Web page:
Learning Requires Destruction

Before I had my daughter, I’d daydream about showing her the green world. I couldn’t wait to teach her how to smell snowdrops or touch the lilacs so their petals fell like rain. I wanted to introduce her to the world of wonders that is the moss, the leaves, the earth.
So I was excited when spring finally came after her birth and she was old enough to explore the world around her.
It was a particularly beautiful day, the fresh green leaves budding out tender as wings, when I took her in my arms to show her the garden.
“Look,” I pointed to the delicate pink azalea flowers. “Aren’t they beautiful?” 
With wonder in her eyes, she reached out with the unfurling bud of her hand…and shredded the flower to pieces. 
“Oh!” I exclaimed. “Okay, let’s try this tendril of Solomon’s seal. Aren’t they just wondrous?” She smiled, reaching out to snap the stalk in half.
“Oh dear” I sighed. 
The rest of our first excursion went like this. I would show her something beautiful and precious in the natural world and she, in her attempt to understand it, would destroy it. 
It pained me to watch her strip the laurel of its leaves, rip the moss off the rocks, and crush every flower in sight. I remember reaching out with my heart to the Earth, apologizing for all the destruction.
But as I apologized, I could hear the world gently laughing. A voice, benevolent as mist after a summer rain, rose from the Earth and said simply, in reply— “All learning requires destruction.”
And I realized immediately, it was true

It hurts to see the mess that we humans are making in the world, just as it hurts to look at our own lives when things are falling apart. 

But watching a child meet the world for the first time, learning profound volumes with each encounter, I’m reminded that, at its heart, all learning requires destruction. 

The destruction of an old belief or way of thinking. The dissolution of a relationship, a career path, or the patterns that used to run our lives. 

For a new way to be built, new synapses to be formed, new pathways to be created, the old ones need to be deconstructed, pruned, let go.

I remind myself of this when I feel like, once again, my life is a jumble. When I’m not sleeping, or I have a meltdown in the middle of making dinner, or the starts I set out in the garden are cropped down by the deer.

Learning requires destruction…and what if that isn’t a bad thing? 

I remember reading once about an excavation of a Paleolithic cave site. Around the central hearth there was evidence of cooking and mending and expert flintknapping…and then there was a whole corner where it looked as if all kinds of stone had just been broken, for the fun of it. Likely, the archeologists hypothesized, this was where the kids were hanging out, learning the skills they needed to survive by, well, breaking stuff.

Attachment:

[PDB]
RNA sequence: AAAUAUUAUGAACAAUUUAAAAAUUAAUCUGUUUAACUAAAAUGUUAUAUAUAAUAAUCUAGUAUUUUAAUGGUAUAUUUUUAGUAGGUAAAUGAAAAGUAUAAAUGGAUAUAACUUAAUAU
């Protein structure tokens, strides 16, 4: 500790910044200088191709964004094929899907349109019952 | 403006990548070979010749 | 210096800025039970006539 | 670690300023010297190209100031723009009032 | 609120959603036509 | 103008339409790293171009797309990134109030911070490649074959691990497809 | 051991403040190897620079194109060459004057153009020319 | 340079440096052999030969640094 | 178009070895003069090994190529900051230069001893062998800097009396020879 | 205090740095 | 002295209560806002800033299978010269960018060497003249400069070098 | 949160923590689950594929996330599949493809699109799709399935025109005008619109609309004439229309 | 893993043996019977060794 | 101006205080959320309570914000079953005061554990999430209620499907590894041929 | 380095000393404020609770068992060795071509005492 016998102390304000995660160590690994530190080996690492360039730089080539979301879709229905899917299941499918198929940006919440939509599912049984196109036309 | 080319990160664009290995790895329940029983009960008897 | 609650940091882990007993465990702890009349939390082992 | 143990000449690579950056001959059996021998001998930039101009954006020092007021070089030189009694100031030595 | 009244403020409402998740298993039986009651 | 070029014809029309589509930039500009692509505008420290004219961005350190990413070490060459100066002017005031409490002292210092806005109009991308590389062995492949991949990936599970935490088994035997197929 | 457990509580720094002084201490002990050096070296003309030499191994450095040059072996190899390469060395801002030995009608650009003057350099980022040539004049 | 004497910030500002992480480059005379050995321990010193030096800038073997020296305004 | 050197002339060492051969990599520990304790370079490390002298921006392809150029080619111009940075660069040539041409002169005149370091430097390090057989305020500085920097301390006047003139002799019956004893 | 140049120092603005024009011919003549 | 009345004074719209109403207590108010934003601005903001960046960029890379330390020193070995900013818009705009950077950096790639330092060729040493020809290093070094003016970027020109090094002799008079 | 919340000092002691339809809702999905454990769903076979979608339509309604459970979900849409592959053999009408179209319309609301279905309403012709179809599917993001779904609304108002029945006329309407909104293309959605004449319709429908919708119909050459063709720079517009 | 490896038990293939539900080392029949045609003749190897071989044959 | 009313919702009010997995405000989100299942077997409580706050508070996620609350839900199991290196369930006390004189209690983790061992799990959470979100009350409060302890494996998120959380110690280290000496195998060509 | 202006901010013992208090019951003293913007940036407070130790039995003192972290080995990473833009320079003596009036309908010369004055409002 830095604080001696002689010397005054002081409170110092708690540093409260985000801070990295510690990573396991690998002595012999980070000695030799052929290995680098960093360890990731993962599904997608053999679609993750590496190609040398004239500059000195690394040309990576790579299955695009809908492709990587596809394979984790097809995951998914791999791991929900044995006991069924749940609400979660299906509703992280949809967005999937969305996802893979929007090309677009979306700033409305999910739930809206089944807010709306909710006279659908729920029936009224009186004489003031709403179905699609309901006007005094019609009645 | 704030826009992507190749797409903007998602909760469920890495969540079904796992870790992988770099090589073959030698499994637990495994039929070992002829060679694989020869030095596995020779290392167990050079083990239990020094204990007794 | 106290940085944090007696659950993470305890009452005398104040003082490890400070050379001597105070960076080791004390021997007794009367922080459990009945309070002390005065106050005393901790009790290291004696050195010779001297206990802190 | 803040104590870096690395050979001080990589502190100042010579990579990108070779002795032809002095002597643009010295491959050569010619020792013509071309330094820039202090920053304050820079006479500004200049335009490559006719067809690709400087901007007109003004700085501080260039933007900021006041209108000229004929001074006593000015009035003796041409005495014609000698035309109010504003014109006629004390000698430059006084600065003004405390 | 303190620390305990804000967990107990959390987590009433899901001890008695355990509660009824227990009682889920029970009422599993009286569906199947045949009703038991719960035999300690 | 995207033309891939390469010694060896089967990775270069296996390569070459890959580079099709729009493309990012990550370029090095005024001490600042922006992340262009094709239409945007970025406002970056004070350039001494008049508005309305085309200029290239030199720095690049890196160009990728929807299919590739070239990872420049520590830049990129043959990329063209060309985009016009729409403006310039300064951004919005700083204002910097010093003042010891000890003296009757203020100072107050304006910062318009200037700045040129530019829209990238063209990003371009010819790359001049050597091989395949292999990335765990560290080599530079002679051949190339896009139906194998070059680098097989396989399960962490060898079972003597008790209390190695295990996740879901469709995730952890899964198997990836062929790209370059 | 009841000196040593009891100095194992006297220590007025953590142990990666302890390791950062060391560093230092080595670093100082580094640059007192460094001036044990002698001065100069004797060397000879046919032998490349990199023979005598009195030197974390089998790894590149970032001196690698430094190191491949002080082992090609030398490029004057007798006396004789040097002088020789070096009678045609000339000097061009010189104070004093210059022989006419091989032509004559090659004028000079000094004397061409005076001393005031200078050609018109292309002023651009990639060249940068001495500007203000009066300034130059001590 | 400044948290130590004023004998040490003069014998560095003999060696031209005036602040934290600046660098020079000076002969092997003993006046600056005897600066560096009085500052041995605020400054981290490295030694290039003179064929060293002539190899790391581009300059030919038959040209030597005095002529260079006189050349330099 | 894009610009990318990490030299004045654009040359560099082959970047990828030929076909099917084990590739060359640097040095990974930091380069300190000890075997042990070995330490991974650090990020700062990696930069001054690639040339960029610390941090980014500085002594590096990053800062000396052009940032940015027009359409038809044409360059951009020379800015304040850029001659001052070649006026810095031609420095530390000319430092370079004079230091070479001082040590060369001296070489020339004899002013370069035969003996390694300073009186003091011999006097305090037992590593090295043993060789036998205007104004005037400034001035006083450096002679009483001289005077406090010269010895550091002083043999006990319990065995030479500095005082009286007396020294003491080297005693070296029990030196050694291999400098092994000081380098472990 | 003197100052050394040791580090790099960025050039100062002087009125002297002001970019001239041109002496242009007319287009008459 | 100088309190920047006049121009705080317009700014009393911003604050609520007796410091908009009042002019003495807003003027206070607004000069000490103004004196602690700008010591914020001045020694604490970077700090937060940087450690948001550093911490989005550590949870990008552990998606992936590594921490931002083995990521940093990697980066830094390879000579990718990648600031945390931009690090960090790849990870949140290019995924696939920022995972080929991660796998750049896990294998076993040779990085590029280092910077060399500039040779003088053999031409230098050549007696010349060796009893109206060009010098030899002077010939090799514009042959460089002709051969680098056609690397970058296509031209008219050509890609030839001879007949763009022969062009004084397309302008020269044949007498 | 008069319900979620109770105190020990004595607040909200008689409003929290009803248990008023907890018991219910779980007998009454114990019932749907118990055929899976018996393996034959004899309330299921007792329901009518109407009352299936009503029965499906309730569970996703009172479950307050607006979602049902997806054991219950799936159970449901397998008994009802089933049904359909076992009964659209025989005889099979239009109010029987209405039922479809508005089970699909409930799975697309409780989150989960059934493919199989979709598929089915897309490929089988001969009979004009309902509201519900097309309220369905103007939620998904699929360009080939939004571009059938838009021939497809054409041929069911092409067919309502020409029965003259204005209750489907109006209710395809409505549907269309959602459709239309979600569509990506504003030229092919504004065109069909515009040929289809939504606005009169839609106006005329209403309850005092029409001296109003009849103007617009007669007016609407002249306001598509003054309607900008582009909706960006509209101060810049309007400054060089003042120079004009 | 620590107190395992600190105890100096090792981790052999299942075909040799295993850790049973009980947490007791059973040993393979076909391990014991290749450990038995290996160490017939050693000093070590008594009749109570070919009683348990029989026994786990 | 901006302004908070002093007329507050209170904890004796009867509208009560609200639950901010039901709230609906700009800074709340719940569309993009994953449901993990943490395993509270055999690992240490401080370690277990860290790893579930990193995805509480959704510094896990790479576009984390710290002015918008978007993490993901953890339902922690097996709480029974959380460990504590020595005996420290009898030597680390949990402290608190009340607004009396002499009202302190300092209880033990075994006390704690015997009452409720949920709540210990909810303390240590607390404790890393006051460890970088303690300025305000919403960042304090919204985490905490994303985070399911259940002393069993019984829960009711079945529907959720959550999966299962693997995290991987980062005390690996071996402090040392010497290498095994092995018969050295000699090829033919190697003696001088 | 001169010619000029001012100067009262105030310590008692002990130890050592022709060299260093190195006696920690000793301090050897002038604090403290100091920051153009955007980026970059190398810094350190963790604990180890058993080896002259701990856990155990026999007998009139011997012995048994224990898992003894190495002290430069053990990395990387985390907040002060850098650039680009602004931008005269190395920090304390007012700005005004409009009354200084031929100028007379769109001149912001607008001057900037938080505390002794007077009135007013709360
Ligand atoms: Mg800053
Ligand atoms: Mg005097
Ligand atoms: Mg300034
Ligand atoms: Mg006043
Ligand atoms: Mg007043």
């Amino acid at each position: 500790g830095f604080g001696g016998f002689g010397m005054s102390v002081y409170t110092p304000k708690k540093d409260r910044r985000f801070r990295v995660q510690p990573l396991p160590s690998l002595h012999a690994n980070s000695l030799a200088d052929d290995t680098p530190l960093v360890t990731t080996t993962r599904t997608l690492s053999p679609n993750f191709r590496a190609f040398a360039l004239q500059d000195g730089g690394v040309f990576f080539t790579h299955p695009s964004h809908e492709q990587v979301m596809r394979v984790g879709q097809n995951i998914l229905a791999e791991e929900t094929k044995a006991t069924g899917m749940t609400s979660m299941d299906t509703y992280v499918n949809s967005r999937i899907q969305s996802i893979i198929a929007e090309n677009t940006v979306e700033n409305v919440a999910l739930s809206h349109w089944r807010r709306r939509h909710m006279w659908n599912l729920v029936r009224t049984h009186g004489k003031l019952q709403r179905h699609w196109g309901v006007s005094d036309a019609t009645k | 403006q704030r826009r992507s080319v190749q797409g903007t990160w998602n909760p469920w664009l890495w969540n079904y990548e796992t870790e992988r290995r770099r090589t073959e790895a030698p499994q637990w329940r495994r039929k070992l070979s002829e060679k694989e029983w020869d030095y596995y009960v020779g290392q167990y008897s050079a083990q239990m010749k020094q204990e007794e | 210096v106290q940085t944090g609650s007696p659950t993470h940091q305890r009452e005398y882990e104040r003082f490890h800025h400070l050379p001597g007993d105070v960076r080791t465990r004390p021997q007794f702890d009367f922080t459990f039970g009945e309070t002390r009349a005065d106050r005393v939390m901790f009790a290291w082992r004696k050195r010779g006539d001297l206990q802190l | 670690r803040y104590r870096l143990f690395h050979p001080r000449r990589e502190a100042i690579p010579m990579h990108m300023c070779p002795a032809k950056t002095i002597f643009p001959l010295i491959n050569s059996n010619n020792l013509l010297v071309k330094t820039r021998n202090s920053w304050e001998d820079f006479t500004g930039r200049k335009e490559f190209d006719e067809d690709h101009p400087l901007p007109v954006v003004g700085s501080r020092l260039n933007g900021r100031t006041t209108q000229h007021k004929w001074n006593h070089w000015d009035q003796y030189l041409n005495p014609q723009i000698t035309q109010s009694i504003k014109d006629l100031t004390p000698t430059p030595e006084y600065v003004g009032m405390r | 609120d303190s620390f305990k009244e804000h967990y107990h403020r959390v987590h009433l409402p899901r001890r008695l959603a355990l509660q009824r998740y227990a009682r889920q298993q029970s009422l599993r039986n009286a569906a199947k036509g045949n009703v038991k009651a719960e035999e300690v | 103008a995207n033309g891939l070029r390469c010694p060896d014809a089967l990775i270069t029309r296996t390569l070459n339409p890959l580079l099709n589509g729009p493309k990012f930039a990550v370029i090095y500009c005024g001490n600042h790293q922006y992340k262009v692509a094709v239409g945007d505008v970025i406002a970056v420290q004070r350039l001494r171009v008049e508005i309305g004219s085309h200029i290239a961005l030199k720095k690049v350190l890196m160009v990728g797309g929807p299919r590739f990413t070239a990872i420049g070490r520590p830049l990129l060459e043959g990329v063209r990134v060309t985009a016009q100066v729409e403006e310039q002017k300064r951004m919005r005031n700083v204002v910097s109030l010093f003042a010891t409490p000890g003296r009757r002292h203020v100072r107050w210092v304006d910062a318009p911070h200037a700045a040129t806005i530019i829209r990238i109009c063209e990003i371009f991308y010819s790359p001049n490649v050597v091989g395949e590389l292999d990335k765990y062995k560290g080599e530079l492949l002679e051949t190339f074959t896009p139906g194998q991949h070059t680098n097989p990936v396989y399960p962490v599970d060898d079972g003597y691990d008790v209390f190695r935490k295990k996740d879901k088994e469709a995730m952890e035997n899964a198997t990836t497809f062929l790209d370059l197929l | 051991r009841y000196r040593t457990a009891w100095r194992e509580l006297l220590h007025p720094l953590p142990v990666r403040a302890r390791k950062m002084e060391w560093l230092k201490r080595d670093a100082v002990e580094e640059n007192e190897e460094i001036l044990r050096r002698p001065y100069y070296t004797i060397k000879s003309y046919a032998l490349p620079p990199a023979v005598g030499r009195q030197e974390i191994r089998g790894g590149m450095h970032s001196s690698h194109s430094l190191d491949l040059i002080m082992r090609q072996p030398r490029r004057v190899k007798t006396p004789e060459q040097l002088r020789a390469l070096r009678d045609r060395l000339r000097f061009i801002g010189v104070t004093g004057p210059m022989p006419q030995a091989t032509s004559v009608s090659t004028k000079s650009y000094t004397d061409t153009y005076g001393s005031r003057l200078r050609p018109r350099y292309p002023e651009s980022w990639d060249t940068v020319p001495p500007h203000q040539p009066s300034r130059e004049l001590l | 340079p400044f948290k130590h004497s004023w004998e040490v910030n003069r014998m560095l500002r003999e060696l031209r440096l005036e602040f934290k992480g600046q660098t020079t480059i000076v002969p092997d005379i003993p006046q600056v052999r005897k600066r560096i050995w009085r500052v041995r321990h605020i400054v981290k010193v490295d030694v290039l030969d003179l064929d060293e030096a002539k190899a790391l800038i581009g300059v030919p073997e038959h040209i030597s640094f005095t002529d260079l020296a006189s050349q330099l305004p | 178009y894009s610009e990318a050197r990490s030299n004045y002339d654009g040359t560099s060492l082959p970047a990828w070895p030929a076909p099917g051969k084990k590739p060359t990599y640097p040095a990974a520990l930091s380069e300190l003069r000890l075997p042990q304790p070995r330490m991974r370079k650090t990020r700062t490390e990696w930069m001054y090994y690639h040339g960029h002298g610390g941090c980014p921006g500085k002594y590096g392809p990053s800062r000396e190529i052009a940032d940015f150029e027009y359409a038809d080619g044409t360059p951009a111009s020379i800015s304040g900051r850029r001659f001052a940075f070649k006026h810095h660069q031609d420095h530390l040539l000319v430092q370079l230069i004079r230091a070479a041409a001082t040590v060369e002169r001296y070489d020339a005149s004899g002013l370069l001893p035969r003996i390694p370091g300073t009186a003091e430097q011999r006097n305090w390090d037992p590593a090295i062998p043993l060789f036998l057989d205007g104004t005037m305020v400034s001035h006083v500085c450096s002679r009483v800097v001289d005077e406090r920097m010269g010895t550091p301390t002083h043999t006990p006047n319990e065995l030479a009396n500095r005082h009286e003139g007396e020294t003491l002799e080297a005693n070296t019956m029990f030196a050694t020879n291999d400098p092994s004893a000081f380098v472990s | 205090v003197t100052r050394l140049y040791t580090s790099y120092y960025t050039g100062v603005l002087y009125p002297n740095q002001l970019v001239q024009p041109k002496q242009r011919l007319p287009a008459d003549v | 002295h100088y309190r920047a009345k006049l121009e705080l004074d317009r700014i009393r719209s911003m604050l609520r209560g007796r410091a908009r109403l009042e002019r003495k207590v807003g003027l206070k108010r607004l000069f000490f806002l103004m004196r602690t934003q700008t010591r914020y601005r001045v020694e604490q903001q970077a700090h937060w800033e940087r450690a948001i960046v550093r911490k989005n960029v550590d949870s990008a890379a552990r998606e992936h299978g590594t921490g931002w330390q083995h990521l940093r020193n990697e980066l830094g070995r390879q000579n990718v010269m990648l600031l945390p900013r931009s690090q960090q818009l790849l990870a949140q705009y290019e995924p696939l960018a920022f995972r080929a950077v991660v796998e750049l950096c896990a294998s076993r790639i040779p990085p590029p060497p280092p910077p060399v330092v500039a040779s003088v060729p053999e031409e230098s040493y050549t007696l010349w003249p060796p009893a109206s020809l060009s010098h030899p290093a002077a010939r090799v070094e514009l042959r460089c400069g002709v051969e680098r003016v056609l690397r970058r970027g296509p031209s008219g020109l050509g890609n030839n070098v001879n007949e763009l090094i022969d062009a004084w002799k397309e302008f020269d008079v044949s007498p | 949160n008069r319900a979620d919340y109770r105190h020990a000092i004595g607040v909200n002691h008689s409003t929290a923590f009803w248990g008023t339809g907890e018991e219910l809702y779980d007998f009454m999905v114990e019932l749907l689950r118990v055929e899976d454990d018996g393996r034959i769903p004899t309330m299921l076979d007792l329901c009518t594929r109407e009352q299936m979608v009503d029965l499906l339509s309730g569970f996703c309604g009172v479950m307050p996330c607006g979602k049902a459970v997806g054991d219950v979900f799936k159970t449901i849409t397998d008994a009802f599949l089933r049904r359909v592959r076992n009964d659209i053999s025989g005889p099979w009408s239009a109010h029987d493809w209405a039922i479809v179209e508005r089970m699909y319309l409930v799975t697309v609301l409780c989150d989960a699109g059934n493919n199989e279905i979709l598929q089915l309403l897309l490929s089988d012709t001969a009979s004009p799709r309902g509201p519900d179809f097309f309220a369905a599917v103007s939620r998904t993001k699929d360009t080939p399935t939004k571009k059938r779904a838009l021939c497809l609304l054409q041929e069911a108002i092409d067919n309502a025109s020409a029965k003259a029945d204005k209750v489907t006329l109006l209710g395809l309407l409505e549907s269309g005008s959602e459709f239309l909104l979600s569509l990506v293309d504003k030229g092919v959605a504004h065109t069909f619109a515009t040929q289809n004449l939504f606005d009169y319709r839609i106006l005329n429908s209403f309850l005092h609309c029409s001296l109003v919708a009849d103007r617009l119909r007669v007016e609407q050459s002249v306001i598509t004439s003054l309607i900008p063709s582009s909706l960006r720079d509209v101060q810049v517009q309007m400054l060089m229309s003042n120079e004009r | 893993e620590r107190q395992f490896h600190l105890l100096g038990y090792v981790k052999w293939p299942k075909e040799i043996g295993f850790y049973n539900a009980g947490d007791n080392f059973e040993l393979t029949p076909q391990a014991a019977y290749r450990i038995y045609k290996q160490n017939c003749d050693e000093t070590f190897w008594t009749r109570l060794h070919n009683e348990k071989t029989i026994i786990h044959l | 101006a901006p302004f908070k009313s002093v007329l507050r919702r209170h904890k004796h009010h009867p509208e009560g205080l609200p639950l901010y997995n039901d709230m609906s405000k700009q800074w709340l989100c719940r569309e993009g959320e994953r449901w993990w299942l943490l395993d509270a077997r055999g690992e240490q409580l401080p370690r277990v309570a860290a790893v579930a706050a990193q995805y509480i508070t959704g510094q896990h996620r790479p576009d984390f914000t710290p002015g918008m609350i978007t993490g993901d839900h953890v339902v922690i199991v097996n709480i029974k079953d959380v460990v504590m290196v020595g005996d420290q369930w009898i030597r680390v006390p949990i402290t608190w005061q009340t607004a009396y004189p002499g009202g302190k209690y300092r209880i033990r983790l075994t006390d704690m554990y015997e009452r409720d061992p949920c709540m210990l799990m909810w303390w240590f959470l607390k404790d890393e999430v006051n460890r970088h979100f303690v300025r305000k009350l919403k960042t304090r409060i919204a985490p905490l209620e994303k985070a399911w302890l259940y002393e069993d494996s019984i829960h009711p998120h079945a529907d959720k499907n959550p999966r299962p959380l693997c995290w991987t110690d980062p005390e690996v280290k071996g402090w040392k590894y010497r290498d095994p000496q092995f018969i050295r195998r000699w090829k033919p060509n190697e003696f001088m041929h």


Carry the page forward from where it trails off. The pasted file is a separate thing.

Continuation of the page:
And so, it has always been this way. The young parts of ourselves will always need to take things apart, including our own lives, to learn what our souls came here to discover.

I hold this awareness close as I look at the mess I sometimes make of my own life or as I gaze with an aching heart at the world.

Human beings, still so new on the scene—children, really, in the grand scheme of evolution—are just figuring things out.

We aren’t inherently bad, we aren’t innately destructive—we’re learning.

And just like how I continue to love my daughter no matter how many tulips she beheads in the garden, so too are we loved. Loved without judgement, without condition. Held in compassionate understanding by this Earth as we uncover what we came here to understand.

Human children are incredibly labor intensive. They aren’t fully mature until, arguably, well into their twenties. It takes a monumental effort of teaching, patience, and endurance until children are ready to take their magnificent place in the world and give their gifts to this planet.
Humans, as a species, are the same. We’re finicky, sensitive, and require a lot of energy— but the Earth is willing to invest in our learning because She understands that learning takes time. And that the magnificence of what we can bring to this planet, to this time of such great transformation and healing, is worth it.
So if you’re having a moment of feeling things come apart at the seams—in your life or in the world—remind yourself: Learning requires destruction, and that’s a good thing. 
The old patterns are dissolving, and the other side is a future of wellbeing and healing beyond our imagining.

P.S. Want more writings on motherhood? Check out my Substack Mothering Depth. I post every week about the journey of parenthood: crust, crumbs, the cosmos, beheaded flowers, beauty and everything in-between.